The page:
By Tim Lambert
His Early Life
James Clerk Maxwell was one of the great scientists of the 19th century. James was born on 13 June 1831 at 14 India Street, Edinburgh. His father John Clerk Maxwell was a wealthy landowner. His mother was Frances Maxwell. James had a sister but she died in infancy. In 1841 old James Clerk Maxwell went to Edinburgh Academy. The other pupils called him ‘dafty’ because he was a bit eccentric.
However, James Maxwell was, of course, a very bright child and he loved geometry. In 1847 James Maxwell went to Edinburgh University where he studied mathematics, logic and metaphysics, and natural philosophy (which we call science).
In 1850 James Maxwell went to Cambridge University. He graduated in mathematics in 1854. In 1856 Maxwell became a professor of natural philosophy at Marischal College in Aberdeen. In 1858 he married a woman named Katherine Mary Dewar. the couple did not have children. James Maxwell was also a deeply religious man and he was an elder of the Church of Scotland. In 1860 James was made redundant but he obtained a post at Kings College London.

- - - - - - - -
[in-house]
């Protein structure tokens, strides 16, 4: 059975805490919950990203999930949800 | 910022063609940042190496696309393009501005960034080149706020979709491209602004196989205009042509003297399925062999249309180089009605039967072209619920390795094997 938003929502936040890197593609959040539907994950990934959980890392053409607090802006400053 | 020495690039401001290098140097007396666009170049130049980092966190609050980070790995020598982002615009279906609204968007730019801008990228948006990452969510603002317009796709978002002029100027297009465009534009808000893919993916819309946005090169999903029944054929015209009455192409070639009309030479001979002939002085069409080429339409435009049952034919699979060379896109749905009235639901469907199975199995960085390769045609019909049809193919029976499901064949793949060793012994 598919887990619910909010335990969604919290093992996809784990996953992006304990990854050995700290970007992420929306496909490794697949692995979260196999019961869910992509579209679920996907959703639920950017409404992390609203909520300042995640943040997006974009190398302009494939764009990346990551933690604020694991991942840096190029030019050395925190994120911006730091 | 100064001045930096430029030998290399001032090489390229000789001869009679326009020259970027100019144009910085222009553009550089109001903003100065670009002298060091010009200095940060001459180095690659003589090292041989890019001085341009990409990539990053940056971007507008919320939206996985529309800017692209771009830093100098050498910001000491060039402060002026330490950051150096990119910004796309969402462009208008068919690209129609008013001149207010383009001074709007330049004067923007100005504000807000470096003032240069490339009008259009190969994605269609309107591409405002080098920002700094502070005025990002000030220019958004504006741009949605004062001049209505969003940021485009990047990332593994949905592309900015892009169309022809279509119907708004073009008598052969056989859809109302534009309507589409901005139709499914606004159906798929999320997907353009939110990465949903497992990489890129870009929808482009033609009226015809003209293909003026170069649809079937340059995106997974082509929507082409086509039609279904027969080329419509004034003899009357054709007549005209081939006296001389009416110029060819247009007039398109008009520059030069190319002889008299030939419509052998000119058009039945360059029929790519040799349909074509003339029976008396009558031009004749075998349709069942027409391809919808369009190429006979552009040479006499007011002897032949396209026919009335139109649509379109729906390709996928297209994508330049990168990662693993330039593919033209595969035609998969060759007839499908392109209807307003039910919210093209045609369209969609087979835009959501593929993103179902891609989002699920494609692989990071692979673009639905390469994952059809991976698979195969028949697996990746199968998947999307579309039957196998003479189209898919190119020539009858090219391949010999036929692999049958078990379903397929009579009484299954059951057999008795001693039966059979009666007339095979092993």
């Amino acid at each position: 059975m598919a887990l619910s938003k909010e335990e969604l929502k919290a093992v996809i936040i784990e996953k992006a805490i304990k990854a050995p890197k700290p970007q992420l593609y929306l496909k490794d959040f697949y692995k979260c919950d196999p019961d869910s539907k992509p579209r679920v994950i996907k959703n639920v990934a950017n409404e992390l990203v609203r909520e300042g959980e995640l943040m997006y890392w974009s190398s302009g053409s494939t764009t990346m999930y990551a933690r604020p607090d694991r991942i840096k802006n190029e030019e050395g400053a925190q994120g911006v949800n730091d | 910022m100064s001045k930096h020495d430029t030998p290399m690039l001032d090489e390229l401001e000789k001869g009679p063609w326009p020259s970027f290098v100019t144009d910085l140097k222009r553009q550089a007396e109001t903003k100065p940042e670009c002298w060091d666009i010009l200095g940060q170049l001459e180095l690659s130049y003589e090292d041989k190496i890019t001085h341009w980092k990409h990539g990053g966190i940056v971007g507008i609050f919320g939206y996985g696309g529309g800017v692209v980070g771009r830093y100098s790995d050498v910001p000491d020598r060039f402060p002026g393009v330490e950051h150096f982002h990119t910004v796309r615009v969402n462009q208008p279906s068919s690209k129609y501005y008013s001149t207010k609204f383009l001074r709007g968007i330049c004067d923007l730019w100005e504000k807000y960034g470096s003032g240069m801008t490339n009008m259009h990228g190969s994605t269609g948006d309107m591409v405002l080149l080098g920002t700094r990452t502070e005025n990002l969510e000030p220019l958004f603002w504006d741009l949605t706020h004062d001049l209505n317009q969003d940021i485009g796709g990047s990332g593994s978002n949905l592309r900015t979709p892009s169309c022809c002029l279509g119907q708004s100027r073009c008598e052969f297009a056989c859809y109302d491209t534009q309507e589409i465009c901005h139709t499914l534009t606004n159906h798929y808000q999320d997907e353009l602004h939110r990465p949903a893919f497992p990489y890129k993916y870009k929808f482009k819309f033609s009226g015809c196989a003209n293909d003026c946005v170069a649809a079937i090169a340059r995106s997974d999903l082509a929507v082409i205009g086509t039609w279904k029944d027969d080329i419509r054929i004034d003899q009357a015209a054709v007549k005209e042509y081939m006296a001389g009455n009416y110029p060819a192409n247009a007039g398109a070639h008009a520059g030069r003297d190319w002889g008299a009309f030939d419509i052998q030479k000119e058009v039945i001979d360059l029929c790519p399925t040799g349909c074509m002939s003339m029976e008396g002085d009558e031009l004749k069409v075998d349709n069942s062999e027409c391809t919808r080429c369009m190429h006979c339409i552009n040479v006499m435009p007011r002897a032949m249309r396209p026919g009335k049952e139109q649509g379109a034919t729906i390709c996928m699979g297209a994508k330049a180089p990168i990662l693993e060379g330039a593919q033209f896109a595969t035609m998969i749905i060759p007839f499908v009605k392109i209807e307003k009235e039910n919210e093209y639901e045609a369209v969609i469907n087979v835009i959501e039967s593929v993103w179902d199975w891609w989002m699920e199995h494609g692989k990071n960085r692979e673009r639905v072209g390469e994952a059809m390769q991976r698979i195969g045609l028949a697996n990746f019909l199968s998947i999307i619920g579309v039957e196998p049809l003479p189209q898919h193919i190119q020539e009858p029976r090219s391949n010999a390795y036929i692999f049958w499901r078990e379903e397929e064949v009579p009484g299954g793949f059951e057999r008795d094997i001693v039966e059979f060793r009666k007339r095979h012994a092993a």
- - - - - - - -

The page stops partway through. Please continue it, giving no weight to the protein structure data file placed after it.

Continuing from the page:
The Great Scientist
Meanwhile, Maxwell studied Saturn’s rings. James Maxwell came to the conclusion that the rings were made up of a colossal number of tiny solid objects orbiting the planet. He wrote On the Stability of Saturn’s Rings in 1859. James Maxwell then studied the viscosity of gases (viscosity if the measure of a fluid’s resistance to flow).
In 1865 James Maxwell left London and moved to Glenair in Scotland where he continued to research physics. Then in 1871, Maxwell became a professor of experimental physics at Cambridge University. In 1873 James Maxwell published his great work A Treatise on Electricity and Magnetism. He showed that light is an electromagnetic wave.
Unfortunately, Maxwell died of cancer in Cambridge on 5 November 1879. He was only 48. James Clerk Maxwell was buried in Kirkcudbrightshire in Scotland.